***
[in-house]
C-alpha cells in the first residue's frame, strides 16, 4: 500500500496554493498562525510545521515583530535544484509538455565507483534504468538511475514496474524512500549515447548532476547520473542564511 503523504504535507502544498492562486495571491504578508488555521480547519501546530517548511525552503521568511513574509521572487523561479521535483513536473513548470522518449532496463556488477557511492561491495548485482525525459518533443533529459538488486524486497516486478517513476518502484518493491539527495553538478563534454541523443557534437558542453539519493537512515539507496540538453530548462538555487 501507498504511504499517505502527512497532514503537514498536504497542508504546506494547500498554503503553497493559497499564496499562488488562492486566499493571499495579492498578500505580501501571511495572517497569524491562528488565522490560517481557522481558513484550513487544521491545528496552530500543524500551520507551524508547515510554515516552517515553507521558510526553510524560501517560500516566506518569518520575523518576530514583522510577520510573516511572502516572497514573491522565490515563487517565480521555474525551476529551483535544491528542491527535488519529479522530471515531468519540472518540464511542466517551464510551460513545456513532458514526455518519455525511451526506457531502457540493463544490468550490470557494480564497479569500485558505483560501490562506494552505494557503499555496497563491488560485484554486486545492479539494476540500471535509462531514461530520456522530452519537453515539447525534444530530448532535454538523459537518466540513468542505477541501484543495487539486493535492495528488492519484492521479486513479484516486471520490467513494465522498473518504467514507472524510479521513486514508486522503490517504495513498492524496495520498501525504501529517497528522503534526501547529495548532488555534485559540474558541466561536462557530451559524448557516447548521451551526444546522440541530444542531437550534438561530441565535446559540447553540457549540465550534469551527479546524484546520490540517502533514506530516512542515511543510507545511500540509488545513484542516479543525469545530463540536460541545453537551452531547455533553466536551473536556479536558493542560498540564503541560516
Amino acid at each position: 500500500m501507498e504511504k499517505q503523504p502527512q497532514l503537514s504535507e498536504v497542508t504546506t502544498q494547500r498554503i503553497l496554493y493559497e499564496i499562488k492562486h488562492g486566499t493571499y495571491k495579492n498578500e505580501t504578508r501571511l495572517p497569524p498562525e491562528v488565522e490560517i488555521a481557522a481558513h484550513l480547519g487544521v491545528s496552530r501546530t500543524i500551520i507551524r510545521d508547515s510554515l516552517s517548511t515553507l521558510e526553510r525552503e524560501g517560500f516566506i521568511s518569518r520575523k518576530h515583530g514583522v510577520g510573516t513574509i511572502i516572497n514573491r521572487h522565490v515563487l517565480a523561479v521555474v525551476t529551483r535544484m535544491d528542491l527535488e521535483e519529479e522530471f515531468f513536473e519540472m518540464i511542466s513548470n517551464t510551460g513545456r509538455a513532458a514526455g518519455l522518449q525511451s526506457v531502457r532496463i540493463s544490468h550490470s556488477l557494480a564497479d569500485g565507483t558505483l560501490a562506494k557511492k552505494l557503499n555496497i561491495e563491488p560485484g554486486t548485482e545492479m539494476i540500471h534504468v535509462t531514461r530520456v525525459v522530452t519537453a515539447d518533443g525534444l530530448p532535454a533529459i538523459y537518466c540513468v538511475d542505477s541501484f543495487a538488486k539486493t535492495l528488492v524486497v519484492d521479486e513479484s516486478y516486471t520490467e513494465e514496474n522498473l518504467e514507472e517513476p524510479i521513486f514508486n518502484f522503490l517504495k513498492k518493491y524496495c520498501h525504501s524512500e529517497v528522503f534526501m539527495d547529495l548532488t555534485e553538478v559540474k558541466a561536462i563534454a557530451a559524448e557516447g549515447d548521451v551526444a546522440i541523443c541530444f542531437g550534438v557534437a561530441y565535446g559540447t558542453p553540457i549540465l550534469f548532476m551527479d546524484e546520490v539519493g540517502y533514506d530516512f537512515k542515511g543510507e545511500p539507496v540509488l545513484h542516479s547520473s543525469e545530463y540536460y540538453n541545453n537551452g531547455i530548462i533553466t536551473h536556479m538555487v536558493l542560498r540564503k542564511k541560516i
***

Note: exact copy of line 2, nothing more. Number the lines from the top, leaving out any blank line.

C-alpha cells in the first residue's frame, strides 16, 4: 500500500496554493498562525510545521515583530535544484509538455565507483534504468538511475514496474524512500549515447548532476547520473542564511 503523504504535507502544498492562486495571491504578508488555521480547519501546530517548511525552503521568511513574509521572487523561479521535483513536473513548470522518449532496463556488477557511492561491495548485482525525459518533443533529459538488486524486497516486478517513476518502484518493491539527495553538478563534454541523443557534437558542453539519493537512515539507496540538453530548462538555487 501507498504511504499517505502527512497532514503537514498536504497542508504546506494547500498554503503553497493559497499564496499562488488562492486566499493571499495579492498578500505580501501571511495572517497569524491562528488565522490560517481557522481558513484550513487544521491545528496552530500543524500551520507551524508547515510554515516552517515553507521558510526553510524560501517560500516566506518569518520575523518576530514583522510577520510573516511572502516572497514573491522565490515563487517565480521555474525551476529551483535544491528542491527535488519529479522530471515531468519540472518540464511542466517551464510551460513545456513532458514526455518519455525511451526506457531502457540493463544490468550490470557494480564497479569500485558505483560501490562506494552505494557503499555496497563491488560485484554486486545492479539494476540500471535509462531514461530520456522530452519537453515539447525534444530530448532535454538523459537518466540513468542505477541501484543495487539486493535492495528488492519484492521479486513479484516486471520490467513494465522498473518504467514507472524510479521513486514508486522503490517504495513498492524496495520498501525504501529517497528522503534526501547529495548532488555534485559540474558541466561536462557530451559524448557516447548521451551526444546522440541530444542531437550534438561530441565535446559540447553540457549540465550534469551527479546524484546520490540517502533514506530516512542515511543510507545511500540509488545513484542516479543525469545530463540536460541545453537551452531547455533553466536551473536556479536558493542560498540564503541560516